There is also an environmental cost of artificial carbon sequestering with today’s existing technologies. According to a pulication by Greenpeace, “False Hope – Why carbon capture and storage won’t save the climate”, a power plant with CSS capabilities could use up 10 to 40 % of the energy produced for its carbon sequestering process. This means that the power station would have to burn more fossil fuels and generate more energy, in order to meet the demands for energy and carry out carbon sequestering. If this situation is applied to all power plants, it would accelerate the production of carbon dioxide gas (though presumably less would be released into the atmosphere as they would be stored) and other harmful gases, as well as hasten the exhaustion of the non renewable fossil fuels.

Despite the costs of CSS systems, there is also no guarantee that the sequestered carbon could be permanently stored.

Moreover, carbon storage is not without risks. One of the major risks with carbon storage is leakage.

A leak of the stored carbon into the atmosphere would understandably increase the carbon dioxide concentrations in the atmosphere, contributing to the green house effect and global warming. Not only that, in case of a deep geological storage leak, it could affect drinking water and acidification of soils. In the case of leakages from oceanic storage pools, it could change oceanic chemistry in the zone where carbon is stored, leading to ocean acidification and disrupting marine life in that zone.

Some scientists have observed how leakages from naturally sequestered carbon dioxide had led to catastrophic outcomes and have inferred the potentially disastrous effects of storing carbon artificially. For example, a major leak of naturally stored carbon dioxide gas under Lake Nyos in Cameroon took place in 1986 after a volcanic event, suddenly releasing as much as a cubic kilometre of CO2 onto the surface. In the leakage event, 1,700 people were suffocated to death. Livestocks being reared in the area were not spared either. This outcome could similarly happen with storage sites where carbon is artificially sequestered.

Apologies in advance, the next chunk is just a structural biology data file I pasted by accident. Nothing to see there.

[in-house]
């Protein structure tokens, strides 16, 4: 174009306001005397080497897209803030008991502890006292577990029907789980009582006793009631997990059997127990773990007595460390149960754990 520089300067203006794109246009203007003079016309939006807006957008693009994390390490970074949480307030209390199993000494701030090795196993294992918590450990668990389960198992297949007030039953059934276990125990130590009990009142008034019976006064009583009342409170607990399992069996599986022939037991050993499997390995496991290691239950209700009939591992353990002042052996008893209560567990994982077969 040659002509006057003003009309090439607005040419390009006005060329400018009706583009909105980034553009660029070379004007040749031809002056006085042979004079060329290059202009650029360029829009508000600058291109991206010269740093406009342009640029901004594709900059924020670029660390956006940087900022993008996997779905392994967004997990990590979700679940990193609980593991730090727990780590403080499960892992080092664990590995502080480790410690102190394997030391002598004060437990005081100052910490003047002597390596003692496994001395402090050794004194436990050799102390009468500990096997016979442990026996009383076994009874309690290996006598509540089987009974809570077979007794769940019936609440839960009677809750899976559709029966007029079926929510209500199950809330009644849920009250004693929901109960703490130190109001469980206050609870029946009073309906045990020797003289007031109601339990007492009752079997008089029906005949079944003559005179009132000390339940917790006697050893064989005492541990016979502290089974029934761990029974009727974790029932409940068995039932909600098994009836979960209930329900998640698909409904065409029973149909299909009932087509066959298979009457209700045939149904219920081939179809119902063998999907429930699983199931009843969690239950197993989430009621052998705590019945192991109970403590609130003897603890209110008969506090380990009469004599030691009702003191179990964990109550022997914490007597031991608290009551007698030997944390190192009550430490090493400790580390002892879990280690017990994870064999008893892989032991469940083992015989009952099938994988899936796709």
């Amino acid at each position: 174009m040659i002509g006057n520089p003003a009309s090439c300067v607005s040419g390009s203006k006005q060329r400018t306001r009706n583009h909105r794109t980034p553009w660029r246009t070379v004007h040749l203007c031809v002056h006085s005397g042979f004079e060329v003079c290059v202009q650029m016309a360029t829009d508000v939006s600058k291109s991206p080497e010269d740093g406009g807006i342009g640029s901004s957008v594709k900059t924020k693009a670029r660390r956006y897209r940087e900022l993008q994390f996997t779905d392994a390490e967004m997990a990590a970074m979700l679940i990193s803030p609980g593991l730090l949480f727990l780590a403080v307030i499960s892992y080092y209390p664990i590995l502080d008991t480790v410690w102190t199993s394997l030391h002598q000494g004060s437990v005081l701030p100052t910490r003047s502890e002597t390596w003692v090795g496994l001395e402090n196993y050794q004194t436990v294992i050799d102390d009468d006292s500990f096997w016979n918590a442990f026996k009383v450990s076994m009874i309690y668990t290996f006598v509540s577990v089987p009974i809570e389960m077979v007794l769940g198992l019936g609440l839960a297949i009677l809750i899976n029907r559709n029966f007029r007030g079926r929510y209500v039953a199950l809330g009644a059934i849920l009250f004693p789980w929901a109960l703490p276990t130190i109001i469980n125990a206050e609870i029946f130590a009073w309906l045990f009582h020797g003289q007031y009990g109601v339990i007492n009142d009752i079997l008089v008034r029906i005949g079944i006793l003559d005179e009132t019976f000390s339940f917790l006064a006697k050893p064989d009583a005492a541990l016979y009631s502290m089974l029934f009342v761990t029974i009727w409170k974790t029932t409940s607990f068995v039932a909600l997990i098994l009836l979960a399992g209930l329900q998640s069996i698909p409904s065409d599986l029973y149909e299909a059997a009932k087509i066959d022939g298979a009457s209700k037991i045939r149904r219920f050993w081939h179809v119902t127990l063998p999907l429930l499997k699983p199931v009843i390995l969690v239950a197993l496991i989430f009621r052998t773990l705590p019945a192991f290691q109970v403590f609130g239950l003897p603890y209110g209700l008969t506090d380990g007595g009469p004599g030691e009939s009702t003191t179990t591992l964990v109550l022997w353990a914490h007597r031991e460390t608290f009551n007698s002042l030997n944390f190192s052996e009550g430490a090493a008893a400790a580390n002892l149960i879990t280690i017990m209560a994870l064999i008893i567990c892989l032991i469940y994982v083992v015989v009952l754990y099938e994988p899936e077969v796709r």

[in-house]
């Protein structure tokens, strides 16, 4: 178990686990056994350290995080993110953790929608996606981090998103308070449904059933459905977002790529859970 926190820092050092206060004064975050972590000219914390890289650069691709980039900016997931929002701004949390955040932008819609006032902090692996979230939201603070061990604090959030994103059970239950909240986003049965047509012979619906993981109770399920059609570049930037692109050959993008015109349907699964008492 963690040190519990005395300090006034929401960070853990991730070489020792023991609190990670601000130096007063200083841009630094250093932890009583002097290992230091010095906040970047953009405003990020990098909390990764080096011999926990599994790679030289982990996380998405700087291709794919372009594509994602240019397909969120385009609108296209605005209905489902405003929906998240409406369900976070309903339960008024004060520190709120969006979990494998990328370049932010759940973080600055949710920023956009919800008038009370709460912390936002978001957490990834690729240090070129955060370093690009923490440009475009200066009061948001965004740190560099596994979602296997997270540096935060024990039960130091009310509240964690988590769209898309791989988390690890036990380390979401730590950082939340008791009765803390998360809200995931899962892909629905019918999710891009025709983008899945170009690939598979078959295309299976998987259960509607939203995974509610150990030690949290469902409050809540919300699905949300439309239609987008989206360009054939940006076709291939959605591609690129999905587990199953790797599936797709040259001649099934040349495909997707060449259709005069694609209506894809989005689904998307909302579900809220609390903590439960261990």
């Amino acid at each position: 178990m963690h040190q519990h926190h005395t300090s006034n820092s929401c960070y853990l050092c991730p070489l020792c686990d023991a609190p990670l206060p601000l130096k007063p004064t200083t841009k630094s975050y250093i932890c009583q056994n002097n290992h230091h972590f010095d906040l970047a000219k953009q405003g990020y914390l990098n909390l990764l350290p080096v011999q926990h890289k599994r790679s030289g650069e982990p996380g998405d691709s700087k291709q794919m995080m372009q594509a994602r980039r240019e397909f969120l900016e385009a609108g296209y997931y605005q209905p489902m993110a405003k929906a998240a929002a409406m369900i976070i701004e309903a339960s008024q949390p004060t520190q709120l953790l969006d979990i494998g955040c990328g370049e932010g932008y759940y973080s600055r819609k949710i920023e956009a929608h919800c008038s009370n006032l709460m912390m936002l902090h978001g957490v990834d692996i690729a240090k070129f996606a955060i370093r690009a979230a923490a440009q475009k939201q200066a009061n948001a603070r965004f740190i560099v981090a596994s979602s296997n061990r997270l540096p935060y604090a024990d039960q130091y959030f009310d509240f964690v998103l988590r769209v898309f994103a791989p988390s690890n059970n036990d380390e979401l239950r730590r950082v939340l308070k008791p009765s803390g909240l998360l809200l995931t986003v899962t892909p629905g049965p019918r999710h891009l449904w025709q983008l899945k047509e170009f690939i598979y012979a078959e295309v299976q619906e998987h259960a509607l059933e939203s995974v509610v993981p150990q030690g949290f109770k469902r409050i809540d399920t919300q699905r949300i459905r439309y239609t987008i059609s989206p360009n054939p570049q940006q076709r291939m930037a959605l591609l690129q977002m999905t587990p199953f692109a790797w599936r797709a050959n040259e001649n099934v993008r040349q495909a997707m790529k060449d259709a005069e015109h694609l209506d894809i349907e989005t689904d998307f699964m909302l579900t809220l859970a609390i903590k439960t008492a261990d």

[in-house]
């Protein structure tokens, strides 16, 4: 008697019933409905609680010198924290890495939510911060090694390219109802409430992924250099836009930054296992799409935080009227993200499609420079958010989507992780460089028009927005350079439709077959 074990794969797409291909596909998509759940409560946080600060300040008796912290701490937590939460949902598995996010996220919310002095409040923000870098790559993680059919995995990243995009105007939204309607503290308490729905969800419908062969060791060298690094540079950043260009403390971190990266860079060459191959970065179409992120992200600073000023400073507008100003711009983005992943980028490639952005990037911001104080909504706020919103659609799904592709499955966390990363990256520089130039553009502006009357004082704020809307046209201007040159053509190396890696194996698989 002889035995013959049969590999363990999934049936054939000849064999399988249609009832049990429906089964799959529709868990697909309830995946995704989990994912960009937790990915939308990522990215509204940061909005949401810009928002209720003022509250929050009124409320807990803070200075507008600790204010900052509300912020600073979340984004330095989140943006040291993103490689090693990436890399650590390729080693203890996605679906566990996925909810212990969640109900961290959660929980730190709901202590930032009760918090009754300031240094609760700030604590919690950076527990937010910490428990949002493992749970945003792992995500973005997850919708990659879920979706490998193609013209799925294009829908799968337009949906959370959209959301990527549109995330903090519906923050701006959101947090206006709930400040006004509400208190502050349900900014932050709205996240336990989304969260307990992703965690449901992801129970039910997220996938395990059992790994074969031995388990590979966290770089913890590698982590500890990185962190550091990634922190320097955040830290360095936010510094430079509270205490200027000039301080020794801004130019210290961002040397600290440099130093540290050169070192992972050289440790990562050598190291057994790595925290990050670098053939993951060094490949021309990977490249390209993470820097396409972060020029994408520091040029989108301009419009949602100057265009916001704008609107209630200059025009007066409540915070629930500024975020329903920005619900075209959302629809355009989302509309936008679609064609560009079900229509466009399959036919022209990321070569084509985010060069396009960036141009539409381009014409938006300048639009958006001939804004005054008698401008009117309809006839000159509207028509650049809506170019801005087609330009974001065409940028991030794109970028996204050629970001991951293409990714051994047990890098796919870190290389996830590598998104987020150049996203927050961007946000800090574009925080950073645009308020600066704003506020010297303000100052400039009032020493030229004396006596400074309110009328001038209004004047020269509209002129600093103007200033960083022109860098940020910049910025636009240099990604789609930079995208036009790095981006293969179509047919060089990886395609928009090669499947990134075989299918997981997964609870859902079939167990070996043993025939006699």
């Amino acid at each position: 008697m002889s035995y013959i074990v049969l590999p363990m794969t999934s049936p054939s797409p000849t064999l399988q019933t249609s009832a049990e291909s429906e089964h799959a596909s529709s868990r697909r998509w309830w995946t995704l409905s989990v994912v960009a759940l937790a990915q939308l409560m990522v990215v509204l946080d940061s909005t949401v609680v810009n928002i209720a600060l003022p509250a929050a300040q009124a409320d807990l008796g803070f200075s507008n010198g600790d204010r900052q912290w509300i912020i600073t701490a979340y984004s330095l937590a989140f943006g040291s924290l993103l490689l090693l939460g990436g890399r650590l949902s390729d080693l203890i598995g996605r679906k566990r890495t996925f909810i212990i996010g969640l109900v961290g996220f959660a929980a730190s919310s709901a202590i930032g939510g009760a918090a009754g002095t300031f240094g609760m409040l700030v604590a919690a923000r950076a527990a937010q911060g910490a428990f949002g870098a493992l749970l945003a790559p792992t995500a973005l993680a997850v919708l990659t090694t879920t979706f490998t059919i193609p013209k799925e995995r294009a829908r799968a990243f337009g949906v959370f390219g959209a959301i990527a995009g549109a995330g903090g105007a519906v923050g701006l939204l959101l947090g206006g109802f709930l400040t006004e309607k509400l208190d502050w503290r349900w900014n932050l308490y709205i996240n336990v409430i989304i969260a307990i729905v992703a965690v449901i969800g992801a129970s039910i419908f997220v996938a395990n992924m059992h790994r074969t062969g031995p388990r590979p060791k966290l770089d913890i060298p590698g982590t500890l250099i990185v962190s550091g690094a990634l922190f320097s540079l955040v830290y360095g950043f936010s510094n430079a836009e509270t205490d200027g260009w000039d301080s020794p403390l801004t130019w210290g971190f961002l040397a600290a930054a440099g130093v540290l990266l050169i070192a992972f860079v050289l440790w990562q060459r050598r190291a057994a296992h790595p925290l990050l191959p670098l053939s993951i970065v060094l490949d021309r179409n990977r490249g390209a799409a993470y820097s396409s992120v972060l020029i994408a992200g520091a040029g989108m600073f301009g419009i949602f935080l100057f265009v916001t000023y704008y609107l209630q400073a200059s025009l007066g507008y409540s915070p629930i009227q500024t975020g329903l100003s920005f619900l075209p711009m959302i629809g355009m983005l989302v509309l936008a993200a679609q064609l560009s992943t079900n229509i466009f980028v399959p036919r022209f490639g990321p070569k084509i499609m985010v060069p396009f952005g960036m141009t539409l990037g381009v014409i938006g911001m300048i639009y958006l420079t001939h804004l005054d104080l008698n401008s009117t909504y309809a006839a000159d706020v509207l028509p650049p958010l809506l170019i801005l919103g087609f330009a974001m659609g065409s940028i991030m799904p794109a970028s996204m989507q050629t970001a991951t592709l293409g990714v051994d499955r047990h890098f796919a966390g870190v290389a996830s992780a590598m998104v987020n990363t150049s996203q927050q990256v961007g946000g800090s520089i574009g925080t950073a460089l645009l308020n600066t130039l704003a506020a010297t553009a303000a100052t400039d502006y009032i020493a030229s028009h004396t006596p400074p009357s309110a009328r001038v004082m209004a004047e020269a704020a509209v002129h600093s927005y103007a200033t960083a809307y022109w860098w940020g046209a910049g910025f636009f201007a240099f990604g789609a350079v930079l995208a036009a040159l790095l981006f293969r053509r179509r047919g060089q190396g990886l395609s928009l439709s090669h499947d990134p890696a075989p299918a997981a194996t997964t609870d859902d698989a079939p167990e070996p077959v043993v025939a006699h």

In fact, some opponents of manmade carbon storage have argued that investment in carbon sequestering technology have distracted the world community from finding more effective solutions to the problem of global warming.

Role of carbon storage in mitigating global warming

Nonetheless, today, there are several projects being developed around the world, such as in the United States, the United Kingdom, Germany, Australia, Italy and Norway, to assess the efficiency and costs related to carbon capture and storage.

The IPCC (Intergovernmental Panel on Climate Change) is also evaluating the possibilities and technologies for carbon capturing and storing.

If the problems with carbon storage could be properly resolved, this process could be used in support of other environmental projects (e.g. carbon emission reduction efforts) to help reduce global warming.

If carbon sequestering cannot save the climate, hopefully it can at least help to alleviate the situation (without bringing too much side effects), until a better solution can be found.